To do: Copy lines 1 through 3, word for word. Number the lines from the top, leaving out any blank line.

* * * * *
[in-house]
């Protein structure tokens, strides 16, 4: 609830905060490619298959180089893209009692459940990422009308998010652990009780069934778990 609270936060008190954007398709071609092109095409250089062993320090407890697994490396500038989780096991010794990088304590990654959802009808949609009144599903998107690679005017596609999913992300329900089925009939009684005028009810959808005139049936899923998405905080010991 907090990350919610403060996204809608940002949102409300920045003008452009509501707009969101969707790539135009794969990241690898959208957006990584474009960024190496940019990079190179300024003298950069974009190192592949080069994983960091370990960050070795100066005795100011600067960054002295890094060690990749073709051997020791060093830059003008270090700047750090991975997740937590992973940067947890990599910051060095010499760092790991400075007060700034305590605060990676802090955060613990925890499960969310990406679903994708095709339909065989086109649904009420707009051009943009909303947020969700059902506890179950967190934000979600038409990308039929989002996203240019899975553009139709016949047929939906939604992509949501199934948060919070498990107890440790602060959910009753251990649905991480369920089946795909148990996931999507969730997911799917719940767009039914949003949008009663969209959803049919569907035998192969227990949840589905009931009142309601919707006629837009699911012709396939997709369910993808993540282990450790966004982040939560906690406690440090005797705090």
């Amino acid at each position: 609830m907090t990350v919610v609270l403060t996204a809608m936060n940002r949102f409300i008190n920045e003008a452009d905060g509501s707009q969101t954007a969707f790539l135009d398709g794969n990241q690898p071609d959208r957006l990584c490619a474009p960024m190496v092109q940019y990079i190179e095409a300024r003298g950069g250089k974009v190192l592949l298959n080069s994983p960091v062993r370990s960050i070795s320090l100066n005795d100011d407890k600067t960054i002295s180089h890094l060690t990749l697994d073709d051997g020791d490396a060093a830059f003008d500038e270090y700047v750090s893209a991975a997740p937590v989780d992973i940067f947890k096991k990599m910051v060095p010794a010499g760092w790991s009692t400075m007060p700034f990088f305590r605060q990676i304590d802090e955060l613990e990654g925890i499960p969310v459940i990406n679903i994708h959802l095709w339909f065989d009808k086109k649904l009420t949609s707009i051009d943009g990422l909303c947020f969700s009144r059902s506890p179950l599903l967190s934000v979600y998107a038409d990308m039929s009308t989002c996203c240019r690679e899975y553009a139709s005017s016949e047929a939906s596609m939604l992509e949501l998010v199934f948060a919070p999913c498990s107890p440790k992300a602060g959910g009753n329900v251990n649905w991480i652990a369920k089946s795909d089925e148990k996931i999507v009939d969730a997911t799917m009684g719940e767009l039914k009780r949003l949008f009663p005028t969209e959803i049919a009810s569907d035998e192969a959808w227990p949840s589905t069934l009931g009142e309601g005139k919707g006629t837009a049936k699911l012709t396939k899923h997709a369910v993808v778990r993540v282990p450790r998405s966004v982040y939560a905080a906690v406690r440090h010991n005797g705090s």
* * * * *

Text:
[in-house]
């Protein structure tokens, strides 16, 4: 609830905060490619298959180089893209009692459940990422009308998010652990009780069934778990 609270936060008190954007398709071609092109095409250089062993320090407890697994490396500038989780096991010794990088304590990654959802009808949609009144599903998107690679005017596609999913992300329900089925009939009684005028009810959808005139049936899923998405905080010991 907090990350919610403060996204809608940002949102409300920045003008452009509501707009969101969707790539135009794969990241690898959208957006990584474009960024190496940019990079190179300024003298950069974009190192592949080069994983960091370990960050070795100066005795100011600067960054002295890094060690990749073709051997020791060093830059003008270090700047750090991975997740937590992973940067947890990599910051060095010499760092790991400075007060700034305590605060990676802090955060613990925890499960969310990406679903994708095709339909065989086109649904009420707009051009943009909303947020969700059902506890179950967190934000979600038409990308039929989002996203240019899975553009139709016949047929939906939604992509949501199934948060919070498990107890440790602060959910009753251990649905991480369920089946795909148990996931999507969730997911799917719940767009039914949003949008009663969209959803049919569907035998192969227990949840589905009931009142309601919707006629837009699911012709396939997709369910993808993540282990450790966004982040939560906690406690440090005797705090």
């Amino acid at each position: 609830m907090t990350v919610v609270l403060t996204a809608m936060n940002r949102f409300i008190n920045e003008a452009d905060g509501s707009q969101t954007a969707f790539l135009d398709g794969n990241q690898p071609d959208r957006l990584c490619a474009p960024m190496v092109q940019y990079i190179e095409a300024r003298g950069g250089k974009v190192l592949l298959n080069s994983p960091v062993r370990s960050i070795s320090l100066n005795d100011d407890k600067t960054i002295s180089h890094l060690t990749l697994d073709d051997g020791d490396a060093a830059f003008d500038e270090y700047v750090s893209a991975a997740p937590v989780d992973i940067f947890k096991k990599m910051v060095p010794a010499g760092w790991s009692t400075m007060p700034f990088f305590r605060q990676i304590d802090e955060l613990e990654g925890i499960p969310v459940i990406n679903i994708h959802l095709w339909f065989d009808k086109k649904l009420t949609s707009i051009d943009g990422l909303c947020f969700s009144r059902s506890p179950l599903l967190s934000v979600y998107a038409d990308m039929s009308t989002c996203c240019r690679e899975y553009a139709s005017s016949e047929a939906s596609m939604l992509e949501l998010v199934f948060a919070p999913c498990s107890p440790k992300a602060g959910g009753n329900v251990n649905w991480i652990a369920k089946s795909d089925e148990k996931i999507v009939d969730a997911t799917m009684g719940e767009l039914k009780r949003l949008f009663p005028t969209e959803i049919a009810s569907d035998e192969a959808w227990p949840s589905t069934l009931g009142e309601g005139k919707g006629t837009a049936k699911l012709t396939k899923h997709a369910v993808v778990r993540v282990p450790r998405s966004v982040y939560a905080a906690v406690r440090h010991n005797g705090s």